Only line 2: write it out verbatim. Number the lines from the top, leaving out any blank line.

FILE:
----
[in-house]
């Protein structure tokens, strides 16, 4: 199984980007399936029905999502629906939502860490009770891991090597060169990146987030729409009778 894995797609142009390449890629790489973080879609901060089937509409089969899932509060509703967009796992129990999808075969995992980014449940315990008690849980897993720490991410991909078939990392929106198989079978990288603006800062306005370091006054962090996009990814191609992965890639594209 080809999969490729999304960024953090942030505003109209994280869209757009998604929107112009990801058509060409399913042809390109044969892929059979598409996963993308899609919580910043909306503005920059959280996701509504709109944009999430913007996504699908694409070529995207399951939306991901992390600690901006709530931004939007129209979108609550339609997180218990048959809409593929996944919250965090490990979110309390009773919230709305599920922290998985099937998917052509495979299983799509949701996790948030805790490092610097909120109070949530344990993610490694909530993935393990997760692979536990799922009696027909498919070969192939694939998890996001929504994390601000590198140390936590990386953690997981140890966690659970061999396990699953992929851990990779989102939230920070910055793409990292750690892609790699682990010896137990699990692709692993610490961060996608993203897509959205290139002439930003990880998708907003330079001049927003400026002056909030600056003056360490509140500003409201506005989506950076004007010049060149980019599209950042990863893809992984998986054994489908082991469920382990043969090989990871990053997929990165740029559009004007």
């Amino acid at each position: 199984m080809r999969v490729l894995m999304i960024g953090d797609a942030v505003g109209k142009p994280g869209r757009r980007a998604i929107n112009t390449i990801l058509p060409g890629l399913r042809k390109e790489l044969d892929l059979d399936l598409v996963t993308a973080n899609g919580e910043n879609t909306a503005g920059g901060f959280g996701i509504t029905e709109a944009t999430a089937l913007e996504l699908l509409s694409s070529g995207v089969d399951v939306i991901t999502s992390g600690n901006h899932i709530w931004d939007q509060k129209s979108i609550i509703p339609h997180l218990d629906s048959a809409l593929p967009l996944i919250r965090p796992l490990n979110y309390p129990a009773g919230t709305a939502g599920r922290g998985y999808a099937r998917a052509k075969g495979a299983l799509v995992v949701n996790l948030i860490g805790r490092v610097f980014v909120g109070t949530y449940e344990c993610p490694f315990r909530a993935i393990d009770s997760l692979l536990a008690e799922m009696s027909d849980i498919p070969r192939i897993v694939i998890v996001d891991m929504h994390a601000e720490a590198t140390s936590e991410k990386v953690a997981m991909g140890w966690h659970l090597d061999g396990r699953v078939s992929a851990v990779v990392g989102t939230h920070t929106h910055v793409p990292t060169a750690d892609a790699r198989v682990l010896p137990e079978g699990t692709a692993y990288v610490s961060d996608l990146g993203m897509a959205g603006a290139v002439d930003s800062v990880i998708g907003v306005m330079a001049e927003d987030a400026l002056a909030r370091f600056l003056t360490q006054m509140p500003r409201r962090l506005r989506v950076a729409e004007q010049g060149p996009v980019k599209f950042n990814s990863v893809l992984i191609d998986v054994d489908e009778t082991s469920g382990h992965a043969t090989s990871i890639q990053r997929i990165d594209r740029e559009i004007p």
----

């Protein structure tokens, strides 16, 4: 199984980007399936029905999502629906939502860490009770891991090597060169990146987030729409009778 894995797609142009390449890629790489973080879609901060089937509409089969899932509060509703967009796992129990999808075969995992980014449940315990008690849980897993720490991410991909078939990392929106198989079978990288603006800062306005370091006054962090996009990814191609992965890639594209 080809999969490729999304960024953090942030505003109209994280869209757009998604929107112009990801058509060409399913042809390109044969892929059979598409996963993308899609919580910043909306503005920059959280996701509504709109944009999430913007996504699908694409070529995207399951939306991901992390600690901006709530931004939007129209979108609550339609997180218990048959809409593929996944919250965090490990979110309390009773919230709305599920922290998985099937998917052509495979299983799509949701996790948030805790490092610097909120109070949530344990993610490694909530993935393990997760692979536990799922009696027909498919070969192939694939998890996001929504994390601000590198140390936590990386953690997981140890966690659970061999396990699953992929851990990779989102939230920070910055793409990292750690892609790699682990010896137990699990692709692993610490961060996608993203897509959205290139002439930003990880998708907003330079001049927003400026002056909030600056003056360490509140500003409201506005989506950076004007010049060149980019599209950042990863893809992984998986054994489908082991469920382990043969090989990871990053997929990165740029559009004007």